By Topic

A Generalized Adaptive Quantization System with a New Reconstruction Method for Noisy Transmission

Sign In

Cookies must be enabled to login.After enabling cookies , please use refresh or reload or ctrl+f5 on the browser for the login options.

Formats Non-Member Member
$33 $13
Learn how you can qualify for the best price for this item!
Become an IEEE Member or Subscribe to
IEEE Xplore for exclusive pricing!
close button

puzzle piece

IEEE membership options for an individual and IEEE Xplore subscriptions for an organization offer the most affordable access to essential journal articles, conference papers, standards, eBooks, and eLearning courses.

Learn more about:

IEEE membership

IEEE Xplore subscriptions

1 Author(s)
D. Mitra ; Bell Labs., Murray Hill, NJ

To cope with the effects of channel errors, robust adaptive quantization schemes contain a leakage parameter in the step-size adaptation algorithm. Unfortunately, this mechanism also introduces its own distortion in the form of reduced dynamic range of the step size which causes the signal-to-noise ratio to drop appreciably at the far ends of the range of input signal intensities typically associated with speech applications. A method for compensating for the leakage-induced distortion is proposed here. It consists of a generalization of the adaptive quantizer with the novelty contained entirely in the decoding procedure. Whereas the reconstruction or decoded values in existing adaptive quantizers are proportional to the adapted step size, with the prespecified and fixed reconstruction parameters {\eta_{r}} giving the constants of proportionality, the generalization will have these parameters replaced by reconstruction functions {\eta_{r}(\bullet )} of the time-evolving step size. The sole time-varying parameter in the generalized quantizer is, as originally, the step size which is adapted in exactly the same manner as in existing robust quantizers. Two straightforward methods for the synthesis of the reconstruction functions are presented. The first is analytic while the second is a method for generating the functions through simulations. Computed results for two examples are presented. In the first example, the input signals are independent, Gaussian random variables. In the second example, the inputs are correlated and generated by a first-order Markov model. The communication system is adaptive differential PCM. In both examples, the generalized systems perform consistently better than existing systems and give significant improvements in SNR for signal intensities at the extremities of a 50 dB range.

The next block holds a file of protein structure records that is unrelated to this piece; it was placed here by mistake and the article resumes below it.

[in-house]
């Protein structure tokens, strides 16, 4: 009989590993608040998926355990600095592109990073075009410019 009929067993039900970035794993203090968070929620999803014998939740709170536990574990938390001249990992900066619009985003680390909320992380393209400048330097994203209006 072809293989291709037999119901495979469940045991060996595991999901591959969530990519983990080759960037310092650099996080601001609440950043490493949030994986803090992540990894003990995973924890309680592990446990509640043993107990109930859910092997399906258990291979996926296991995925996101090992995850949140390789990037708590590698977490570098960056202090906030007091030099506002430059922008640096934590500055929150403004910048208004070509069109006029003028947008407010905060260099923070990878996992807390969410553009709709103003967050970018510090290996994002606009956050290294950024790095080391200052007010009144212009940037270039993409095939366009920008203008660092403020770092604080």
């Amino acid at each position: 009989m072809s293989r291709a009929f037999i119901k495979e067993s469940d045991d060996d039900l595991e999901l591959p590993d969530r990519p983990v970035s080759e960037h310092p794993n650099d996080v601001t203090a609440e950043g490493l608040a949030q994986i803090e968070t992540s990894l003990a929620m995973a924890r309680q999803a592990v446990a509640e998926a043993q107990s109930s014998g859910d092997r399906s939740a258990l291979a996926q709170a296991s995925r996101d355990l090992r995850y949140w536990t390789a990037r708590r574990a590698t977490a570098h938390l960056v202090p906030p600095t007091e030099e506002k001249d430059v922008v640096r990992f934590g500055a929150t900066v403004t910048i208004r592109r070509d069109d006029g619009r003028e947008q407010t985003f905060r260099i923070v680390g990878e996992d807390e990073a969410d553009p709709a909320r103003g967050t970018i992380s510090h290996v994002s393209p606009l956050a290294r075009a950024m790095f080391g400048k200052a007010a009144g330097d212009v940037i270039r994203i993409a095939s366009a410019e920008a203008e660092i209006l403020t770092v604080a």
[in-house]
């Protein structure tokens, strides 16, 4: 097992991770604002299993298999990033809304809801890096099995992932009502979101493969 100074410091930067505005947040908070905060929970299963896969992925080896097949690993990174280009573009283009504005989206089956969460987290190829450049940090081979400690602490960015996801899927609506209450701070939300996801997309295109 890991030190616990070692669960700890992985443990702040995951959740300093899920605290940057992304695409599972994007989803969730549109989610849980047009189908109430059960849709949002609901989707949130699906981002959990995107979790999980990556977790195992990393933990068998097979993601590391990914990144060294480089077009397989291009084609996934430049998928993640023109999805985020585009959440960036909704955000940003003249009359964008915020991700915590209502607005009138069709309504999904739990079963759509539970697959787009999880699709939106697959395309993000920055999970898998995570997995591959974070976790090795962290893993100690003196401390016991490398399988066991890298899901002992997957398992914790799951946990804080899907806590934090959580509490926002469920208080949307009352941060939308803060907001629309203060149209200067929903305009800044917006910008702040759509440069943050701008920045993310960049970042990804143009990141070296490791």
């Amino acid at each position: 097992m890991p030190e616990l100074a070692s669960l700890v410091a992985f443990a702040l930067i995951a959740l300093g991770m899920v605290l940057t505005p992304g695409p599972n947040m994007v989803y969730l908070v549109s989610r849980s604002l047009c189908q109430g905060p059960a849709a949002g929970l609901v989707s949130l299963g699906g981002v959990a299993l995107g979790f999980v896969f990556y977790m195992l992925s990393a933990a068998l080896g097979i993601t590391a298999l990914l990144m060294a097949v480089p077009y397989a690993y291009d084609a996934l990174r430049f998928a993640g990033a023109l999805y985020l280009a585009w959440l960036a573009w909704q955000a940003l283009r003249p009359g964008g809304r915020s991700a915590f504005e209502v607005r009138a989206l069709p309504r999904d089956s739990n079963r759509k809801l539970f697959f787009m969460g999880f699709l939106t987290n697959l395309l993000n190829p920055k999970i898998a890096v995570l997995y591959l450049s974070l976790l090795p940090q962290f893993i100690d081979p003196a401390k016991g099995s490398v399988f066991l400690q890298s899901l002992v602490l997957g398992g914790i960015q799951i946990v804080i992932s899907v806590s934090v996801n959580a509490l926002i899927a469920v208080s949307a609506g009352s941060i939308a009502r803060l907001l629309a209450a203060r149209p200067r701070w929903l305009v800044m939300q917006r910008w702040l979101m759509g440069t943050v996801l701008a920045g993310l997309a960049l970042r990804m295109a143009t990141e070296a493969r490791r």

Published in:

IEEE Transactions on Communications  (Volume:27 ,  Issue: 11 )